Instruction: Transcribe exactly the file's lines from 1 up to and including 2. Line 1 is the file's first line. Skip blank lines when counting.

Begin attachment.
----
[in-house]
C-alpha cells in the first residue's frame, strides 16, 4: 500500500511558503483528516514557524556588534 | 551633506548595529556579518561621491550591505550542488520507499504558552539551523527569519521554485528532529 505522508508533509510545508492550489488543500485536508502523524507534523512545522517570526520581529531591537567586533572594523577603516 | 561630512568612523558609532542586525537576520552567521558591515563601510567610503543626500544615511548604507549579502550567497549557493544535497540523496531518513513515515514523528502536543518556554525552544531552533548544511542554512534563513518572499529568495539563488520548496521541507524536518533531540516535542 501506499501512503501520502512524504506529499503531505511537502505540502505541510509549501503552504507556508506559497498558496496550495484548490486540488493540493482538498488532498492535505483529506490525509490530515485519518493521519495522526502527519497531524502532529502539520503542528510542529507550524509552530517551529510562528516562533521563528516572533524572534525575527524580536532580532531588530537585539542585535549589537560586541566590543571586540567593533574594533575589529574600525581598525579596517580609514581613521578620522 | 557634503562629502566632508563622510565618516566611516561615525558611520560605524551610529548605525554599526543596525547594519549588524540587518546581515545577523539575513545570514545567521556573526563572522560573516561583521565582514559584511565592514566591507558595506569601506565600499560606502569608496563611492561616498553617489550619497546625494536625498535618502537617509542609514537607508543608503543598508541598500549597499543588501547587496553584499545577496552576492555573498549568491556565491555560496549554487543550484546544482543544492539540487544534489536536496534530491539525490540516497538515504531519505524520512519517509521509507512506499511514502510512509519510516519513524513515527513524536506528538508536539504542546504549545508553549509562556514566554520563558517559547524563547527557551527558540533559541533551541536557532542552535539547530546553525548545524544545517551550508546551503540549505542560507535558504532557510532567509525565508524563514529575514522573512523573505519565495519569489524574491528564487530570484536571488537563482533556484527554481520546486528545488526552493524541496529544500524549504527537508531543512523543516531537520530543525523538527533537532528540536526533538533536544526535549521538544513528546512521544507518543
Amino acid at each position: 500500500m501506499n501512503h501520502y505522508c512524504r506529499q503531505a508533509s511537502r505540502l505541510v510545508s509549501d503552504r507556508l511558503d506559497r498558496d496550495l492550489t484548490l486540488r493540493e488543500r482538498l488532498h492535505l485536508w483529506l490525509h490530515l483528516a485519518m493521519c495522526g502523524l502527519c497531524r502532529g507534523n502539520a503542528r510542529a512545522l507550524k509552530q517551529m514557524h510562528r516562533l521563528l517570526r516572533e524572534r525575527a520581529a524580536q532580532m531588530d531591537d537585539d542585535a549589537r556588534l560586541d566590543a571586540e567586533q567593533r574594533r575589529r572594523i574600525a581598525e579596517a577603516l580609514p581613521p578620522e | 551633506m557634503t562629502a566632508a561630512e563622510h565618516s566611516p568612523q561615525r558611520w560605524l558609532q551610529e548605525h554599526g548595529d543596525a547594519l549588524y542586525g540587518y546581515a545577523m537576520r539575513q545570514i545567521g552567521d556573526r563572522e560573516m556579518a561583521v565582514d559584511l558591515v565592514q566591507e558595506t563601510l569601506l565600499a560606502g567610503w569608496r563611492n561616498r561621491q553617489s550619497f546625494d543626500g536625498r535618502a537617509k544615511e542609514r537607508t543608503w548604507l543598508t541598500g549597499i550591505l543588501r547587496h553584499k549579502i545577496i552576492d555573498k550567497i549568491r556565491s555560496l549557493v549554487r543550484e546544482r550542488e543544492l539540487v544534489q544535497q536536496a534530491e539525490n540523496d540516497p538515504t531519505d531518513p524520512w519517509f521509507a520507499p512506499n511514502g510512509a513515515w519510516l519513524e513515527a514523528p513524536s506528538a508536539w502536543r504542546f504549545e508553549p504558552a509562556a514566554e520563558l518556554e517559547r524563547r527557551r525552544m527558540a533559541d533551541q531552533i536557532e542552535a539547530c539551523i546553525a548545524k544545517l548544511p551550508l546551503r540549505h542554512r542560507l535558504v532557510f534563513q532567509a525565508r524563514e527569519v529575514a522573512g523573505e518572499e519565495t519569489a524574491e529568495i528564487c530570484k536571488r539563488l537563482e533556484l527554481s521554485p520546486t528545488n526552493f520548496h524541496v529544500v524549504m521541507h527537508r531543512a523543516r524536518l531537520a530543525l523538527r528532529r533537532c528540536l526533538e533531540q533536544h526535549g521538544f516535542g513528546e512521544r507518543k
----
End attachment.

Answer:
[in-house]
C-alpha cells in the first residue's frame, strides 16, 4: 500500500511558503483528516514557524556588534 | 551633506548595529556579518561621491550591505550542488520507499504558552539551523527569519521554485528532529 505522508508533509510545508492550489488543500485536508502523524507534523512545522517570526520581529531591537567586533572594523577603516 | 561630512568612523558609532542586525537576520552567521558591515563601510567610503543626500544615511548604507549579502550567497549557493544535497540523496531518513513515515514523528502536543518556554525552544531552533548544511542554512534563513518572499529568495539563488520548496521541507524536518533531540516535542 501506499501512503501520502512524504506529499503531505511537502505540502505541510509549501503552504507556508506559497498558496496550495484548490486540488493540493482538498488532498492535505483529506490525509490530515485519518493521519495522526502527519497531524502532529502539520503542528510542529507550524509552530517551529510562528516562533521563528516572533524572534525575527524580536532580532531588530537585539542585535549589537560586541566590543571586540567593533574594533575589529574600525581598525579596517580609514581613521578620522 | 557634503562629502566632508563622510565618516566611516561615525558611520560605524551610529548605525554599526543596525547594519549588524540587518546581515545577523539575513545570514545567521556573526563572522560573516561583521565582514559584511565592514566591507558595506569601506565600499560606502569608496563611492561616498553617489550619497546625494536625498535618502537617509542609514537607508543608503543598508541598500549597499543588501547587496553584499545577496552576492555573498549568491556565491555560496549554487543550484546544482543544492539540487544534489536536496534530491539525490540516497538515504531519505524520512519517509521509507512506499511514502510512509519510516519513524513515527513524536506528538508536539504542546504549545508553549509562556514566554520563558517559547524563547527557551527558540533559541533551541536557532542552535539547530546553525548545524544545517551550508546551503540549505542560507535558504532557510532567509525565508524563514529575514522573512523573505519565495519569489524574491528564487530570484536571488537563482533556484527554481520546486528545488526552493524541496529544500524549504527537508531543512523543516531537520530543525523538527533537532528540536526533538533536544526535549521538544513528546512521544507518543